Creation of an automated system to determine who is allowed to enter the Schengen area is necessary but rights of travellers must be upheld, says EESC
The European Commission's plan to set up a European Travel Information and Authorisation System (ETIAS) to strengthen security checks on visa-free travellers to the Schengen area is inevitable at present due to the current security situation, the European Economic and Social Committee (EESC) said at its last plenary session.
In its opinion on the EC proposal for a regulation establishing ETIAS, adopted in April, the EESC stressed that the information gathered through this system would enable a more effective management of the Schengen borders but it also called on the Commission to address the issue of non-Schengen EU member states.
"The information gathered via this system will allow for the prior verification of potential security or irregular migration risks to protect EU citizens against persons entering with ill intent," the rapporteur Jan Simons said.
"This step may not be welcomed by all travellers from third countries with visa-free regime, but it fits into the general strategy of the EU in the area of migration and security," he maintained, adding that the EU still wants to keep its borders open. Furthermore, ETIAS will also bring advantages to travellers from non-EU countries such as reduced waiting time at the Schengen border crossings, he said.
The new authorisation system will apply to nationals from around 60 non-EU countries worldwide who can currently travel to the Schengen area without a visa. The number of these travellers is expected to increase by more than 30% in the next three years and reach some 40 million per year by 2020.
ETIAS, which should become operational by 2020, is described as a "lighter and more visitor-friendly regime than the visa", but potential visitors to the Schengen area will have to apply online for a prior travel authorisation and pay a 5 EUR fee if they are older than 18. The system will then conduct automatic checks against several EU information systems such as Interpol and Europol's database, SIS, EES and others, and the authorisation will be either granted or rejected the same day. It will be valid for multiple travels for five years. However, the final decision on whether a traveller may cross the Schengen border will still be made by national border guards.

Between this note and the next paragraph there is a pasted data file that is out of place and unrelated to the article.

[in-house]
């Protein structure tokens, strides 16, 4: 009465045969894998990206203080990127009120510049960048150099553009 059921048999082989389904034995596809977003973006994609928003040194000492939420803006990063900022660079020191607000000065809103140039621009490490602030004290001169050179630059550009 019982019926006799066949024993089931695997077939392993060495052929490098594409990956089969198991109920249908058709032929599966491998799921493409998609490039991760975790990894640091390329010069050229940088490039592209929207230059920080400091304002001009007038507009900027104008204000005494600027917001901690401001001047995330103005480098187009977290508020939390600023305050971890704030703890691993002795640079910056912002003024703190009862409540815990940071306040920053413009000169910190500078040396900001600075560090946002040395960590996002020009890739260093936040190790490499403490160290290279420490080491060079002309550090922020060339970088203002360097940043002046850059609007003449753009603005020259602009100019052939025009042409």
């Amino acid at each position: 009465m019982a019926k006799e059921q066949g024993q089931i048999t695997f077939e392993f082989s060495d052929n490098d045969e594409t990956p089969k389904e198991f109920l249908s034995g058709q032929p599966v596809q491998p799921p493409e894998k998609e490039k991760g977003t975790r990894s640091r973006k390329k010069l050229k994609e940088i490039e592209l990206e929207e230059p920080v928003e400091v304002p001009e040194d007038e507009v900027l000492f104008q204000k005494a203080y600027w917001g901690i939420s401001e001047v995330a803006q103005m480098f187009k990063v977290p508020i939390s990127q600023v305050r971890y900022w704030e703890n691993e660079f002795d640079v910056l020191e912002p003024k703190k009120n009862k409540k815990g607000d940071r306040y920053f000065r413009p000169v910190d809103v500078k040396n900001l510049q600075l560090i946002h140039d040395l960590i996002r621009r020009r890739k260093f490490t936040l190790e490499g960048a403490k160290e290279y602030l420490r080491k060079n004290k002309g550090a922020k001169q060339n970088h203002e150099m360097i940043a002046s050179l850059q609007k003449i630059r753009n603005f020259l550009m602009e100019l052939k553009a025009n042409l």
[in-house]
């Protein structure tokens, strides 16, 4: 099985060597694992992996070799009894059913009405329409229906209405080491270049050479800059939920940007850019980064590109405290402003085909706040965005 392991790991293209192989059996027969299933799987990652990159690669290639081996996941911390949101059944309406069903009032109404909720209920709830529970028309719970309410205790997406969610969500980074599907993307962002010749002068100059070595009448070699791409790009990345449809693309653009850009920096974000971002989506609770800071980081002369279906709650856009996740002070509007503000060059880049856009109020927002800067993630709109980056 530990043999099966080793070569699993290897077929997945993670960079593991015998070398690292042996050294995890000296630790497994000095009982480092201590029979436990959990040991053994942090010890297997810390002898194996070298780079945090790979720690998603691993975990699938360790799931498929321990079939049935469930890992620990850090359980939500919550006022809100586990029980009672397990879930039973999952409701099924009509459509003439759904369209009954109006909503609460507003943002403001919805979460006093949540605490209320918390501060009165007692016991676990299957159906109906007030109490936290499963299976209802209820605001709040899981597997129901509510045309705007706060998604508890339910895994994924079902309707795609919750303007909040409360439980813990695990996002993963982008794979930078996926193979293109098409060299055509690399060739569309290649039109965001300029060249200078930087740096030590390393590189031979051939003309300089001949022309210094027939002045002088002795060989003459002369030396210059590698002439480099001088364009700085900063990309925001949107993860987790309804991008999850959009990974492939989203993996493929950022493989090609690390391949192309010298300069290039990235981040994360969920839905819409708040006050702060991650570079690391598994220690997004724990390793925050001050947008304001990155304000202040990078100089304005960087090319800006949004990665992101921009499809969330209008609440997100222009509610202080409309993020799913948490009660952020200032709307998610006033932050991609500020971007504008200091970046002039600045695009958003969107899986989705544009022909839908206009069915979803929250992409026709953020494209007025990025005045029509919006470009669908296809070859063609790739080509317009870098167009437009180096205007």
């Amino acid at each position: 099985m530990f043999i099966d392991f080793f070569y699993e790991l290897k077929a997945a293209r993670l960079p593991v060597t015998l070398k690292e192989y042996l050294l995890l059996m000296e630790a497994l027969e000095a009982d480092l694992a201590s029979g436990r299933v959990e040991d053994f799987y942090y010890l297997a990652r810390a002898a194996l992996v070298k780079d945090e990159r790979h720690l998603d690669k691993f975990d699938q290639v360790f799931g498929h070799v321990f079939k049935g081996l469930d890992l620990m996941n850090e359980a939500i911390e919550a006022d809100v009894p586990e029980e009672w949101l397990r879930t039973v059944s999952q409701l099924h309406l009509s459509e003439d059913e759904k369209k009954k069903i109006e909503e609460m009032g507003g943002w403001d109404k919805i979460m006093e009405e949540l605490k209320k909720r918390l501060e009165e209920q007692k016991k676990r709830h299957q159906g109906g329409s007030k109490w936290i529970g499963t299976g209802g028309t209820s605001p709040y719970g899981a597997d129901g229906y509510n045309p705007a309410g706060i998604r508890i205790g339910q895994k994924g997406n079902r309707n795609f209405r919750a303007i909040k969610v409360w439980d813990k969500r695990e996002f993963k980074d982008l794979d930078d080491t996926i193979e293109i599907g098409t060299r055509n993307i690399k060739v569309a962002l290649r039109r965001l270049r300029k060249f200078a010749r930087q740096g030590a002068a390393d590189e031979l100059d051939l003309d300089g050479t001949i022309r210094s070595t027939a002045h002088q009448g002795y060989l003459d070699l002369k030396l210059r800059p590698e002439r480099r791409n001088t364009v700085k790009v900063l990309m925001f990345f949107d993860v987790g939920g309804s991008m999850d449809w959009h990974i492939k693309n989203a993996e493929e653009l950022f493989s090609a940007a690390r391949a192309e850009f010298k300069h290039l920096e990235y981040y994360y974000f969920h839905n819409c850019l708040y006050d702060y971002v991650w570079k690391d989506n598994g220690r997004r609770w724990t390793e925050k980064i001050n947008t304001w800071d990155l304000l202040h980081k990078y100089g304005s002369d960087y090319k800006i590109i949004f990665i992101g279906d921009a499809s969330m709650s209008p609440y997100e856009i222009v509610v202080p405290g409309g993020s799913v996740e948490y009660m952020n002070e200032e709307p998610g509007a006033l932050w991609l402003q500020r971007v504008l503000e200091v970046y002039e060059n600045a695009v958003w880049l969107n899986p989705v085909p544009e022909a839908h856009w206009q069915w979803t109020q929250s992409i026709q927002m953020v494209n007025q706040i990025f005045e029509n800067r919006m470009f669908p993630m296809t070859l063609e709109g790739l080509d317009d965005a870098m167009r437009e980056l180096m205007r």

Although supportive of the proposal, the EESC strongly stresses that ETIAS should fully respect the fundamental rights of applicants and their personal data protection.
The Committee insists that access to the data linked to travel authorisations, especially sensitive information about health, education and other issues, should be strictly limited to the authorities investigating criminal activities, terrorism, illegal immigration and other threats.
The EESC thinks the Commission proposal must also address the issue of the EU countries that are not part of the Schengen regime – Bulgaria, Croatia, Cyprus and Romania – and have no access to the SIS, VIS and EES databases. The current Commission proposal does not offer a solution on how ETIAS will function at their borders.
The EESC has also warned about the political aspects of having ETIAS in place, insisting that the authorities of the countries concerned must be informed about why mandatory travel authorisations are introduced as well as about their advantages. The Committee thinks the system should be introduced step by step.
The cost of introducing ETIAS is estimated at EUR 212.1 million and its annual cost should total EUR 85 million but it is expected that the revenue from the collected fees will entirely cover its operation costs.